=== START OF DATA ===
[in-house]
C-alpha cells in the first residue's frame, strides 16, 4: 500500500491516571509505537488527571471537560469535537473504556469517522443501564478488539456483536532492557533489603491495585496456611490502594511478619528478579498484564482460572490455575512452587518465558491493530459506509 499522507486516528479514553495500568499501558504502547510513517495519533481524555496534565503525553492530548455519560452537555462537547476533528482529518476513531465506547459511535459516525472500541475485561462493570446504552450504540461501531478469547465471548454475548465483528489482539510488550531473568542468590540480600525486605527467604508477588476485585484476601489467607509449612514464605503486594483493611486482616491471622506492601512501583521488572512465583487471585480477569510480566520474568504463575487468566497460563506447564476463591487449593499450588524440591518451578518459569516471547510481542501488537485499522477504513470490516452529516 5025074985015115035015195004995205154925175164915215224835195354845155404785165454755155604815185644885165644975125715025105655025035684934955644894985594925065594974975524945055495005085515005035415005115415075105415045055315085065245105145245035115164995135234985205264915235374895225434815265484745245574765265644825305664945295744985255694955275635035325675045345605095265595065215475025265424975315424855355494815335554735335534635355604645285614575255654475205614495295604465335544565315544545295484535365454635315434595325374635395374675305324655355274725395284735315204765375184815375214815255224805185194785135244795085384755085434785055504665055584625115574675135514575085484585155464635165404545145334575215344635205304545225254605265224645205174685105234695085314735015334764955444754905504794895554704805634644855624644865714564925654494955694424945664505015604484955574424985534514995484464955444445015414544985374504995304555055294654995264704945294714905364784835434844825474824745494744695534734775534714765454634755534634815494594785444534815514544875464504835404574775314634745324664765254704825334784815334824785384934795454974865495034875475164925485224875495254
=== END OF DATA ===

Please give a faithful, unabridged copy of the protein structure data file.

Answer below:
[in-house]
C-alpha cells in the first residue's frame, strides 16, 4: 500500500491516571509505537488527571471537560469535537473504556469517522443501564478488539456483536532492557533489603491495585496456611490502594511478619528478579498484564482460572490455575512452587518465558491493530459506509 499522507486516528479514553495500568499501558504502547510513517495519533481524555496534565503525553492530548455519560452537555462537547476533528482529518476513531465506547459511535459516525472500541475485561462493570446504552450504540461501531478469547465471548454475548465483528489482539510488550531473568542468590540480600525486605527467604508477588476485585484476601489467607509449612514464605503486594483493611486482616491471622506492601512501583521488572512465583487471585480477569510480566520474568504463575487468566497460563506447564476463591487449593499450588524440591518451578518459569516471547510481542501488537485499522477504513470490516452529516 5025074985015115035015195004995205154925175164915215224835195354845155404785165454755155604815185644885165644975125715025105655025035684934955644894985594925065594974975524945055495005085515005035415005115415075105415045055315085065245105145245035115164995135234985205264915235374895225434815265484745245574765265644825305664945295744985255694955275635035325675045345605095265595065215475025265424975315424855355494815335554735335534635355604645285614575255654475205614495295604465335544565315544545295484535365454635315434595325374635395374675305324655355274725395284735315204765375184815375214815255224805185194785135244795085384755085434785055504665055584625115574675135514575085484585155464635165404545145334575215344635205304545225254605265224645205174685105234695085314735015334764955444754905504794895554704805634644855624644865714564925654494955694424945664505015604484955574424985534514995484464955444445015414544985374504995304555055294654995264704945294714905364784835434844825474824745494744695534734775534714765454634755534634815494594785444534815514544875464504835404574775314634745324664765254704825334784815334824785384934795454974865495034875475164925485224875495254